The name of this area has more than one origin: the first would have it that it all derived from the fact that a bean (fava) merchant lived near the bridge, who used the beans to hid contraband salt, and that he was saved from police checks by praying to a holy image in the square at the spot where the Church of Santa Maria della Consolazione stands today (built in honour of the holy image, but moved away from the canal’s edge in the early 18th century). 


A second version attributes the name to the presence of a shop selling almond paste sweets, which are still enjoyed in the city on Feast of the Dead, and which are called fave. According to tradition, beans are eaten on that day because the souls of the dead resided in the beans; but since beans weren’t a very delicious dish, they were replaced over time with sweets.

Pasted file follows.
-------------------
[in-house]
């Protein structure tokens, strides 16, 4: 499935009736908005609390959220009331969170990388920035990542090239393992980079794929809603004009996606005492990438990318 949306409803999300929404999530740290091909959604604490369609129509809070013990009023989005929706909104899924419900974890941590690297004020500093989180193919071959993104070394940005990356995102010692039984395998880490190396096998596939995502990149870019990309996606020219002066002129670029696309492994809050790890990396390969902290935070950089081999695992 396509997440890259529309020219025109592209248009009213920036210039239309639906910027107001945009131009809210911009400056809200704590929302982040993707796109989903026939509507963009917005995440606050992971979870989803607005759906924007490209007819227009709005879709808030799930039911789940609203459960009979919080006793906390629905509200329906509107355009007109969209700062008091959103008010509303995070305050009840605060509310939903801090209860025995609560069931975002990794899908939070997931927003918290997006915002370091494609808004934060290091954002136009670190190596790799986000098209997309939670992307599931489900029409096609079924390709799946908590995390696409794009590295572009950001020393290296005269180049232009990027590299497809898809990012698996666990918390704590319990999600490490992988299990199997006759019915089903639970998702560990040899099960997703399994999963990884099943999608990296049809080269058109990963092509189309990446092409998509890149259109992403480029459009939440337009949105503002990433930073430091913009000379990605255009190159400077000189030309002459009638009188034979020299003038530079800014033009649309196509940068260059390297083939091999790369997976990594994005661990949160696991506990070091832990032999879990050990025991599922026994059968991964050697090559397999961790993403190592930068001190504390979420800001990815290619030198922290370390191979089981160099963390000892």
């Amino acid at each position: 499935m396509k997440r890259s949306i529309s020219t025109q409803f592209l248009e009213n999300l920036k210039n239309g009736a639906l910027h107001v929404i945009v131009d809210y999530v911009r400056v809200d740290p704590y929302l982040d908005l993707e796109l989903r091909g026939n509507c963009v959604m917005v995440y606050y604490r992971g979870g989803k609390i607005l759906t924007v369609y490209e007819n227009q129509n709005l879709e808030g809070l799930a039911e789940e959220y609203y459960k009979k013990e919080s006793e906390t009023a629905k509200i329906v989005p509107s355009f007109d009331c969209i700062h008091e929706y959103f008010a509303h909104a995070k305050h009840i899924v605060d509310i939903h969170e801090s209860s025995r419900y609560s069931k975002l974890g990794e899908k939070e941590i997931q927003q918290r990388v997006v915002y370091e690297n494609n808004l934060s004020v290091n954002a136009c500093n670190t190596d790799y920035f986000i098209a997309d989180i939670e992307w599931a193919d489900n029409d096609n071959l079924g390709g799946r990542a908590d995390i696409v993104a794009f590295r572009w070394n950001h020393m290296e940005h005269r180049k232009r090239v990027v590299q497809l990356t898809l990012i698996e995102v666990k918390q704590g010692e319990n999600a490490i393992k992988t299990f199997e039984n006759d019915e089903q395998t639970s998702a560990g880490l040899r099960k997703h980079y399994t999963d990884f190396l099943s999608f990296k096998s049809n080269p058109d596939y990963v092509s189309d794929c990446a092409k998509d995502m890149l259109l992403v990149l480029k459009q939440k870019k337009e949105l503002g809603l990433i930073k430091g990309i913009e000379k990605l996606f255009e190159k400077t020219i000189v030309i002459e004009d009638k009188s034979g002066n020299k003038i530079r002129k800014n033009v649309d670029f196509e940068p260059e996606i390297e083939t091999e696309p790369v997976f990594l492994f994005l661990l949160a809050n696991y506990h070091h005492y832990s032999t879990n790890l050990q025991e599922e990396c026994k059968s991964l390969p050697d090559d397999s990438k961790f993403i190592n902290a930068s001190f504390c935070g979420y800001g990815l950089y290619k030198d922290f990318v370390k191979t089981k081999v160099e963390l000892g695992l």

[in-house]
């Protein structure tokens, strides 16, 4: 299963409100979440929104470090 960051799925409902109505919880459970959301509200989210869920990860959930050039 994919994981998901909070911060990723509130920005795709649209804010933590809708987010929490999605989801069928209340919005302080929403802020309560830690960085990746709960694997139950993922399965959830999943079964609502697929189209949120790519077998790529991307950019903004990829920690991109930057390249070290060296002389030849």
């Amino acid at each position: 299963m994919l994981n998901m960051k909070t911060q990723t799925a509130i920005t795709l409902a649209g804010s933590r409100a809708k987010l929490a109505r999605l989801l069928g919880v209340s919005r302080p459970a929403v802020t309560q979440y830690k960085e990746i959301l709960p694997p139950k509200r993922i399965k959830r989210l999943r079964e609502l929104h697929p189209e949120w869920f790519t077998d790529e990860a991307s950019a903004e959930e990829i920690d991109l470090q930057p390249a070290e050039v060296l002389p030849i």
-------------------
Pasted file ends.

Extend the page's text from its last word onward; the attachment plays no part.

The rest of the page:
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iconCampo Santi Apostoli
iconPonte San Giovanni Grisostomo
Salizada S. Cancian 5919 Cannaregio
iconCalle de la Testa
iconMarina DeGrandis
Calle Larga Giacinto Gallina 6376/A Cannaregio
iconBarbaria de le Tole
iconBorgoloco San Lorenzo
iconRuga Giuffa
iconItaca Art Studio
Calle delle Bande 5267/A Castello
Castello 5765
iconVizio Virtù
Castello 5988
San Lio 5567 Castello
iconPonte de la Fava
iconCostantini Gioielli
Calle dei Stagneri 5237 San Marco
iconCalle dei Stagneri
iconCampo San Bartolomeo

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dotAncient Trades
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